http://www.physics.usyd.edu.au/~gfl/Lecture
Friction
Semester 1 2009
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Coefficients of Friction
Generally, s is larger than K (e.g. steel upon steel;
s=0.74 and K=0.57)
Semester 1 2009
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Worked Example (5-91)
Block A, with a weight of 3w,
slides down an inclined plane
S of slope angle 36.9o at a
constant speed, while plank
B with weight w rests on top
of A. The plank is attached
by a cord to the top of the
plane.
* Draw a diagram of the
forces acting on block A
* If the coefficient of kinetic
friction is the same between
A & B and A & S, determine
its value.
Semester 1 2009
http://www.physics.usyd.edu.au/~gfl/Lecture
Complaining Horse
The horse claims that “due to Newton’s third law, no matter
how hard I pull on the cart, the cart pulls back on me with
the same force. How can I ever move the cart!”
Semester 1 2009
http://www.physics.usyd.edu.au/~gfl/Lecture
Complications: Circular Motion
Consider a ball on a
string, moving in a
circle with uniform
speed.
What are the forces
acting on the ball?
Semester 1 2009
http://www.physics.usyd.edu.au/~gfl/Lecture
Complications: Circular Motion
The forces are not in
equilibrium, and hence the
ball must be accelerating!
The acceleration points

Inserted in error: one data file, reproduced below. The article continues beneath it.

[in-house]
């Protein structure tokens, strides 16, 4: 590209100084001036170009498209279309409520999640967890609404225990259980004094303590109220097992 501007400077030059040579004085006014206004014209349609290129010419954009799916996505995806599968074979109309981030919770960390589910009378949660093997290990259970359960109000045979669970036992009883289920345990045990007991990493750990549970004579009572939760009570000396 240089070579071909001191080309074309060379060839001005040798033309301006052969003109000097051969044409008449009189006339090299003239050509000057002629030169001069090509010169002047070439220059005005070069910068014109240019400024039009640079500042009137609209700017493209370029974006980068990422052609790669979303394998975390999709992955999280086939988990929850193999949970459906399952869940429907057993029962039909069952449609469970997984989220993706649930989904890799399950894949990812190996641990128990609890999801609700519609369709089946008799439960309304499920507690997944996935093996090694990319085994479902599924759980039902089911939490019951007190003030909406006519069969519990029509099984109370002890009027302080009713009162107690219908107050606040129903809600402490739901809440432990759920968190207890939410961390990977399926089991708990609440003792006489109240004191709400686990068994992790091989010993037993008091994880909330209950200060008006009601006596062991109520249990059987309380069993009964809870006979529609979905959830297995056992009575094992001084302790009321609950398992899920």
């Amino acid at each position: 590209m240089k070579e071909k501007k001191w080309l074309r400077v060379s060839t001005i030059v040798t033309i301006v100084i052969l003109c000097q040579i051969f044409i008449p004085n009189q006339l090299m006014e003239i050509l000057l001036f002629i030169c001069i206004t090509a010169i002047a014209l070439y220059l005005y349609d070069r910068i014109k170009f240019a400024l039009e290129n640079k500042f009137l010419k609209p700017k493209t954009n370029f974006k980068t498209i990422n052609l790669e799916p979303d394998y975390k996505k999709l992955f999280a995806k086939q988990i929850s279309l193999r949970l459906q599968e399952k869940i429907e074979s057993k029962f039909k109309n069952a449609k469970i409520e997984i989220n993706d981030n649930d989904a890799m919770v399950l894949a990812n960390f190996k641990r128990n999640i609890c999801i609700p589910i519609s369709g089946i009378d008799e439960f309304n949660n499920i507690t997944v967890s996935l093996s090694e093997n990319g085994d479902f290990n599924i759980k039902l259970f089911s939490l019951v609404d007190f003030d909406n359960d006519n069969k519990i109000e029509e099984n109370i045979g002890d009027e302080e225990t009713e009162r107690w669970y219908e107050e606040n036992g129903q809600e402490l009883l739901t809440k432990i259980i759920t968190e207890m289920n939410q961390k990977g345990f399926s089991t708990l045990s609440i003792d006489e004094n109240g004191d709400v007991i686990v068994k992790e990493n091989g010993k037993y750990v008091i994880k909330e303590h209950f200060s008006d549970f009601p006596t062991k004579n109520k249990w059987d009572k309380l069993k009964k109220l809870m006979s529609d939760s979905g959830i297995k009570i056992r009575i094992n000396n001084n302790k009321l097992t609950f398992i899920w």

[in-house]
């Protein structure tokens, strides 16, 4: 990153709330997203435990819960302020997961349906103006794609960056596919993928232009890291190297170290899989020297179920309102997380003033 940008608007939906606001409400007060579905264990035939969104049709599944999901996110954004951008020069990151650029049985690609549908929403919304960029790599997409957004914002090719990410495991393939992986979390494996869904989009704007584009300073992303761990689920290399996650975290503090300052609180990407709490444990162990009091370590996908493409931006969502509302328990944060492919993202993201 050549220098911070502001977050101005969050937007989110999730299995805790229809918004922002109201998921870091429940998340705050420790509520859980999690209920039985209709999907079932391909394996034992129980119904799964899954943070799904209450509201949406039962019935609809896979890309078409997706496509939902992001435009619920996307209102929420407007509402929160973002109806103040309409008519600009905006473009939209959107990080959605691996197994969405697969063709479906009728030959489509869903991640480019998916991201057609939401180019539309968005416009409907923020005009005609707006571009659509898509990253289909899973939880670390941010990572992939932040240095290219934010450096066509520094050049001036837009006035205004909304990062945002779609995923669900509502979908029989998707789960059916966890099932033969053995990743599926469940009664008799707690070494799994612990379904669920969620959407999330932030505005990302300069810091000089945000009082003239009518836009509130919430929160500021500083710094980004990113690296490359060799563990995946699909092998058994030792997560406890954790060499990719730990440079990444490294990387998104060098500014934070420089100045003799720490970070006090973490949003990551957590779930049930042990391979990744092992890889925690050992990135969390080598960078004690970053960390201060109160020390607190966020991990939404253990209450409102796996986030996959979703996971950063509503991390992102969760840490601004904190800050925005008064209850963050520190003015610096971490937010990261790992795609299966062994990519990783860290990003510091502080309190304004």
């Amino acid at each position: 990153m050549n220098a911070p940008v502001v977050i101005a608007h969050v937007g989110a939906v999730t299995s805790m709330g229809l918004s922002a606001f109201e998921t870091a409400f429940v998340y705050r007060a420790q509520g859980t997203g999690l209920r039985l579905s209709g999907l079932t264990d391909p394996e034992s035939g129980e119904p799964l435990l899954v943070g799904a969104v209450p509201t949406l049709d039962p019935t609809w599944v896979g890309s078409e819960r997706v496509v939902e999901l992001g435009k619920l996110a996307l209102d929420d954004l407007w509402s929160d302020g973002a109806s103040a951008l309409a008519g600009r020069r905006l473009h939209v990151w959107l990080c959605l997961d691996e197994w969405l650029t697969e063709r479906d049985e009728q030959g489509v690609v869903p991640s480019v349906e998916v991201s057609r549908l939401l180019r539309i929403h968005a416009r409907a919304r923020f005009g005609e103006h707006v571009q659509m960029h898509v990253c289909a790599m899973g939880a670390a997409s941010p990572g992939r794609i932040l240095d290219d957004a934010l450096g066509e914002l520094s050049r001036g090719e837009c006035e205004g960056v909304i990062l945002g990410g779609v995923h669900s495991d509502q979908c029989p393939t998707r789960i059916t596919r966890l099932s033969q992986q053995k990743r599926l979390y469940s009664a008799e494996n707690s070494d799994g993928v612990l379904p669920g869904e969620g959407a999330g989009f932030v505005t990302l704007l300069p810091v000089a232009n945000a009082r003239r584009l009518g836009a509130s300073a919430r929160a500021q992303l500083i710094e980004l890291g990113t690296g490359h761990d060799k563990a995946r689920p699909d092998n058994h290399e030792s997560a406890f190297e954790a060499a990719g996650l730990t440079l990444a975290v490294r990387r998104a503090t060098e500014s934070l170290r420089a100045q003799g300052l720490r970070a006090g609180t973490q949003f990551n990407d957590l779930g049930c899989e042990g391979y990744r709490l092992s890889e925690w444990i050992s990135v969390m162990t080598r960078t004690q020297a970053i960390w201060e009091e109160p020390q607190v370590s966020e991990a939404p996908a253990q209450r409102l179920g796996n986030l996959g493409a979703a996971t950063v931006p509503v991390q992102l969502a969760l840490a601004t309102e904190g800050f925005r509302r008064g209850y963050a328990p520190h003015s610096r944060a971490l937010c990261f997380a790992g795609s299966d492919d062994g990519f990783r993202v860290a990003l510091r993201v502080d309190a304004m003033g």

towards the centre of the
circle.
DO NOT add fictitious forces!
(more on that in a moment)
Semester 1 2009
http://www.physics.usyd.edu.au/~gfl/Lecture
Complications: Circular Motion
The length of the velocity vector
remains constant, and so the
acceleration is changing its direction.
For an object traveling with speed v to
move in a circle of radius r the
centripetal acceleration must be
(review chapter 3)
Semester 1 2009
http://www.physics.usyd.edu.au/~gfl/Lecture
Fictitious Forces
Newton’s laws work perfectly in inertial frames
These are observers who are stationary or are in
uniform motion with respect to the situation being
examined, although quantities (such as velocity)
are relative.
When we consider accelerating (or rotating)
frames (non-inertial), Newton’s laws apparently
don’t hold anymore!
Semester 1 2009
http://www.physics.usyd.edu.au/~gfl/Lecture
Fictitious Forces
BUT we can make Newton’s laws hold in noninertial frames by inventing fictitious forces that
do not exist (by which we mean there is no
physical source for the force).
Hence in a rotating frame, we can add a
centrifugal force to balance the centripetal force!
(So, what is the force that you feel on a “stick to
the wall” fairground ride?)
Semester 1 2009
http://www.physics.usyd.edu.au/~gfl/Lecture
Non-Constant Forces
In general, forces are not
constant. An example of
this is Hooke’s law for a
spring, where the force is
& k is the spring constant.
To calculate Newton’s laws with non-constant forces, we need
to integrate the various vector quantities (a very messy
process). What we will see next is that such problems are
more simply tackled using concepts of work & energy.
Semester 1 2009
http://www.physics.usyd.edu.au/~gfl/Lecture